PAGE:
But he also praised designers for strong individual voices and cited several breakthrough collections.
“Givenchy I thought was stellar,” he said. “It seemed to have such a magical restraint to it. And I thought Ann Demeulemeester kept on pushing her envelope into new areas. And Veronique Branquinho’s collection was soft, pretty and very ethereal. It felt so nice to have a collection that didn’t have such an aggressive edge but was still modern.”
Sarah, the buyer at Paris retail emporium Colette who does not use a surname, said: “Paris was very exciting this season because of its scope, like classic items from Celine and Yves Saint Laurent, to younger, highly individualistic designers like Jeremy Scott, Viktor & Rolf, and Veronique Branquinho.”
Sarah said trends, like last season, ran the gamut from ladylike elegance to more punk glamour. “There was a lot of play in volume, and we are buying a lot of suits. Our main color concentration will be on beige, neutral tones and white.”
“In Paris the strength came from the quieter voices,” said James Aguiar, ready-to-wear fashion director at Bergdorf Goodman, singling out collections at Veronique Branquinho, Balenciaga, Chloe and Andrew Gn.
Aguiar said Branquinho “may have had the most truly ‘modern’ collection I have ever seen.” He called it beautifully cut and “completely in step with what and how a cool girl wants to look.”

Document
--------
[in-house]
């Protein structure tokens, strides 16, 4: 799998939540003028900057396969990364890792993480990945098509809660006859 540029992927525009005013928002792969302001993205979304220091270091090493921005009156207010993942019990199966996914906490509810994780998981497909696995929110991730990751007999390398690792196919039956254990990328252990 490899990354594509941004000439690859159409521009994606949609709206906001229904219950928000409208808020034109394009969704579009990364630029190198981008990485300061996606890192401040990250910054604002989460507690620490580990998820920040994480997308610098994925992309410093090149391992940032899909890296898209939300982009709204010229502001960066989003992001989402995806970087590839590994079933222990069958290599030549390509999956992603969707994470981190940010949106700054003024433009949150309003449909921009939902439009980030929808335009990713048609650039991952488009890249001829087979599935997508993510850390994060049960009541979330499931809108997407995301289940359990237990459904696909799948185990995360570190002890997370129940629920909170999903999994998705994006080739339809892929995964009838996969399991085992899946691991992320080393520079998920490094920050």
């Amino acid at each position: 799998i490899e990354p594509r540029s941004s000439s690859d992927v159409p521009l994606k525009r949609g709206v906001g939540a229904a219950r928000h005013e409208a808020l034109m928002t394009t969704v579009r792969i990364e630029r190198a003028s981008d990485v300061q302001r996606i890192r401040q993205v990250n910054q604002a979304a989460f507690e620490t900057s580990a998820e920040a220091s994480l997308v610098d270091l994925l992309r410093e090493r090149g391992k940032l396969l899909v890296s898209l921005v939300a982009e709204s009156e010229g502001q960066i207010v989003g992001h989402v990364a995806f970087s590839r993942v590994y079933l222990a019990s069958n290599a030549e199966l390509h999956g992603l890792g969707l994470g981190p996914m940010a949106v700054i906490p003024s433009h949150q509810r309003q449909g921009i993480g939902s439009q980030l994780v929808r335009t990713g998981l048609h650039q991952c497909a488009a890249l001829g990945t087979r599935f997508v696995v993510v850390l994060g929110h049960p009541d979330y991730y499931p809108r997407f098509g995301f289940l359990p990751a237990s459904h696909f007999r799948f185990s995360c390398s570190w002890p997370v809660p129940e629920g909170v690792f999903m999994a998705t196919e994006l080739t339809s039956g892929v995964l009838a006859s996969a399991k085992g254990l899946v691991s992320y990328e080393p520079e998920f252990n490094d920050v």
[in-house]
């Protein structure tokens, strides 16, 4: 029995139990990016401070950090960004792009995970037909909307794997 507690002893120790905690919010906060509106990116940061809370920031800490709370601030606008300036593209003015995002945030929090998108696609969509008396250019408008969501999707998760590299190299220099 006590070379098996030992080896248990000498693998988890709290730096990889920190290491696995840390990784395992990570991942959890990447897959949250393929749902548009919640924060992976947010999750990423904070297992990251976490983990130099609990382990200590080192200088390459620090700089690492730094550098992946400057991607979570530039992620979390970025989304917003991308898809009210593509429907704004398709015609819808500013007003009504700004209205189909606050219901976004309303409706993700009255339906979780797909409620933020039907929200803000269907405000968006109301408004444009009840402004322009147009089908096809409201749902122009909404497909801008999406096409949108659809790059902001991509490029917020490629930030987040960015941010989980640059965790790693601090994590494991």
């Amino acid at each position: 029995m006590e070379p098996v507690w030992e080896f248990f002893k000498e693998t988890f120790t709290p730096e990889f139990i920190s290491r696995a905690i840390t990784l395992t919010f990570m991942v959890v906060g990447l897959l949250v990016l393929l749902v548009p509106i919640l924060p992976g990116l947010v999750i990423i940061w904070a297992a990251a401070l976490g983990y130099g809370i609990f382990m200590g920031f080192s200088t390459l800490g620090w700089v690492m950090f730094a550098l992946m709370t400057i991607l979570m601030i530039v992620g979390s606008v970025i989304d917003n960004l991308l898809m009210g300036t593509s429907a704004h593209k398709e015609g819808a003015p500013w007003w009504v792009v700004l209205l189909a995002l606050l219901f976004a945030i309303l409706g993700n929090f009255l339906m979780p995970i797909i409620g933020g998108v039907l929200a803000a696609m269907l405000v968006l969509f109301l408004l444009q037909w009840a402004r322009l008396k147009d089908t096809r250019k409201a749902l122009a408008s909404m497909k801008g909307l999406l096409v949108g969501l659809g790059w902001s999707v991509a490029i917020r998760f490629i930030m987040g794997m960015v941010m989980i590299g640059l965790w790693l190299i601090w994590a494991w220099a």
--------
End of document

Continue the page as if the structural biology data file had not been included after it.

Gn, he said, delivered “beautiful jersey and leather trim silk blouses,” while McCartney managed to create the “fashion item of the week with her ‘Stallion Jeans’ and silk chiffon blouses.” Aguiar said he liked the blend of hard and soft edges at Balenciaga.
Jacqui Lividini, senior vice president of fashion merchandising at Saks Fifth Avenue, said the two most important themes in Paris were tough chic and retro glam. She said skinny pants, short skirts and interesting shoulder silhouettes, whether exaggerated or very soft, were also key to the season. “We were very pleased with Paris. The magic was in all of the details.”
Joan Kaner, senior vice president and fashion director at Neiman Marcus, said she was looking forward to a very strong selling season. Still, Kaner said she was a little frustrated by the move away from last season’s ladylike looks, to which customers had responded so well.
Main trends included satin and jersey dresses and skirts with neck lines or hems at asymmetric angles as well as floral and geometric prints and leather items, which she called a “must have” this season.
Kaner liked: Christian Lacroix, which she called softer than in the past; Emanuel Ungaro for its beautiful colors and softer, younger feeling; Dries Van Noten, which was pretty and “even better in the showroom than on the runway,” and the leather pieces and jersey dresses at Olivier Theyskens.
Meanwhile, she cited Chanel as one of the week’s strongest collections because it was both “traditional and avant-garde.” She also felt positive about Ann Demeulemeester, YSL, Jean-Paul Gaultier and Balenciaga, which the store is picking up for the first time this season.